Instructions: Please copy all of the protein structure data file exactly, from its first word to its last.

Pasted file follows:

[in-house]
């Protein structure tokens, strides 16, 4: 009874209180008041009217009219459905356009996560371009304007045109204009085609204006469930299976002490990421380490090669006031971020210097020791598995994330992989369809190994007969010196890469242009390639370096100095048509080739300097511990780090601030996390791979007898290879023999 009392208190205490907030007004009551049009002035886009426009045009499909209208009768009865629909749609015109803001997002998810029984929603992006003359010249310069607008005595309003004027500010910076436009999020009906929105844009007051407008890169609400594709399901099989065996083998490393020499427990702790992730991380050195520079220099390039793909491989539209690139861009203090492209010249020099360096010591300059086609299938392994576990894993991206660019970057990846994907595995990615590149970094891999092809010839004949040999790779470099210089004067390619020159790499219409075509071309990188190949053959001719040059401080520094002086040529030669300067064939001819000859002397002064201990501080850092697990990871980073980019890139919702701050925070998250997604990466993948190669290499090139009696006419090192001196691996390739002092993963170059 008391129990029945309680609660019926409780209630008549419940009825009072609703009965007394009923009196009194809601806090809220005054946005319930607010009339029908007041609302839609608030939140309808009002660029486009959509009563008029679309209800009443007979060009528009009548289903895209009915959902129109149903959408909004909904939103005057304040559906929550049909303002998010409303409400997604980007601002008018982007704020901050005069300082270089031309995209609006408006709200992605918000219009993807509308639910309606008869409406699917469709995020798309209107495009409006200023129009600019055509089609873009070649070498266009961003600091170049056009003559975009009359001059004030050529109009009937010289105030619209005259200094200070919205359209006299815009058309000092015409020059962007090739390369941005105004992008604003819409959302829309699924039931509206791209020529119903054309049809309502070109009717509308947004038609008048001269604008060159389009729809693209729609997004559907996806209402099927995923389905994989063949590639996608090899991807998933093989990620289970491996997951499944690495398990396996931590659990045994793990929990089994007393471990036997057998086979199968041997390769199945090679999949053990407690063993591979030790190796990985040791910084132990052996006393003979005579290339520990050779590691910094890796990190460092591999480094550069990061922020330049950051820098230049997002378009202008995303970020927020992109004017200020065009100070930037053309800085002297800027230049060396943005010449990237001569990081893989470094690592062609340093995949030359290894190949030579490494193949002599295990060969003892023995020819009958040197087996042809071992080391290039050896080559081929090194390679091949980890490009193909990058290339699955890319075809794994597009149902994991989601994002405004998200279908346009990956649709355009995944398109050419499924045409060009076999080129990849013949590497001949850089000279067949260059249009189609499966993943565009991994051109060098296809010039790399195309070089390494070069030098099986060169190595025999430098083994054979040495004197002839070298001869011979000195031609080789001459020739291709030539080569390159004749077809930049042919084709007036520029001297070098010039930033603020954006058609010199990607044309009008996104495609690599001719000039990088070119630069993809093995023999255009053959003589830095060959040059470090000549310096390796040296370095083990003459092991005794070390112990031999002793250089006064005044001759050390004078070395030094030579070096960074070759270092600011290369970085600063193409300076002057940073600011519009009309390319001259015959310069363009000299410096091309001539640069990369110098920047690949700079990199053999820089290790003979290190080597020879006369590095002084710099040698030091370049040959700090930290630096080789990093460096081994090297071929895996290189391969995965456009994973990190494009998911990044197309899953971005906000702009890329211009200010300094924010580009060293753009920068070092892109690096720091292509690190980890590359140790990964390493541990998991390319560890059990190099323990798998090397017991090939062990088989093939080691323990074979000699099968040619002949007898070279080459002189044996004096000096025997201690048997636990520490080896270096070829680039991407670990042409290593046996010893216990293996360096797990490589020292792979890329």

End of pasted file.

[in-house]
């Protein structure tokens, strides 16, 4: 009874209180008041009217009219459905356009996560371009304007045109204009085609204006469930299976002490990421380490090669006031971020210097020791598995994330992989369809190994007969010196890469242009390639370096100095048509080739300097511990780090601030996390791979007898290879023999 009392208190205490907030007004009551049009002035886009426009045009499909209208009768009865629909749609015109803001997002998810029984929603992006003359010249310069607008005595309003004027500010910076436009999020009906929105844009007051407008890169609400594709399901099989065996083998490393020499427990702790992730991380050195520079220099390039793909491989539209690139861009203090492209010249020099360096010591300059086609299938392994576990894993991206660019970057990846994907595995990615590149970094891999092809010839004949040999790779470099210089004067390619020159790499219409075509071309990188190949053959001719040059401080520094002086040529030669300067064939001819000859002397002064201990501080850092697990990871980073980019890139919702701050925070998250997604990466993948190669290499090139009696006419090192001196691996390739002092993963170059 008391129990029945309680609660019926409780209630008549419940009825009072609703009965007394009923009196009194809601806090809220005054946005319930607010009339029908007041609302839609608030939140309808009002660029486009959509009563008029679309209800009443007979060009528009009548289903895209009915959902129109149903959408909004909904939103005057304040559906929550049909303002998010409303409400997604980007601002008018982007704020901050005069300082270089031309995209609006408006709200992605918000219009993807509308639910309606008869409406699917469709995020798309209107495009409006200023129009600019055509089609873009070649070498266009961003600091170049056009003559975009009359001059004030050529109009009937010289105030619209005259200094200070919205359209006299815009058309000092015409020059962007090739390369941005105004992008604003819409959302829309699924039931509206791209020529119903054309049809309502070109009717509308947004038609008048001269604008060159389009729809693209729609997004559907996806209402099927995923389905994989063949590639996608090899991807998933093989990620289970491996997951499944690495398990396996931590659990045994793990929990089994007393471990036997057998086979199968041997390769199945090679999949053990407690063993591979030790190796990985040791910084132990052996006393003979005579290339520990050779590691910094890796990190460092591999480094550069990061922020330049950051820098230049997002378009202008995303970020927020992109004017200020065009100070930037053309800085002297800027230049060396943005010449990237001569990081893989470094690592062609340093995949030359290894190949030579490494193949002599295990060969003892023995020819009958040197087996042809071992080391290039050896080559081929090194390679091949980890490009193909990058290339699955890319075809794994597009149902994991989601994002405004998200279908346009990956649709355009995944398109050419499924045409060009076999080129990849013949590497001949850089000279067949260059249009189609499966993943565009991994051109060098296809010039790399195309070089390494070069030098099986060169190595025999430098083994054979040495004197002839070298001869011979000195031609080789001459020739291709030539080569390159004749077809930049042919084709007036520029001297070098010039930033603020954006058609010199990607044309009008996104495609690599001719000039990088070119630069993809093995023999255009053959003589830095060959040059470090000549310096390796040296370095083990003459092991005794070390112990031999002793250089006064005044001759050390004078070395030094030579070096960074070759270092600011290369970085600063193409300076002057940073600011519009009309390319001259015959310069363009000299410096091309001539640069990369110098920047690949700079990199053999820089290790003979290190080597020879006369590095002084710099040698030091370049040959700090930290630096080789990093460096081994090297071929895996290189391969995965456009994973990190494009998911990044197309899953971005906000702009890329211009200010300094924010580009060293753009920068070092892109690096720091292509690190980890590359140790990964390493541990998991390319560890059990190099323990798998090397017991090939062990088989093939080691323990074979000699099968040619002949007898070279080459002189044996004096000096025997201690048997636990520490080896270096070829680039991407670990042409290593046996010893216990293996360096797990490589020292792979890329």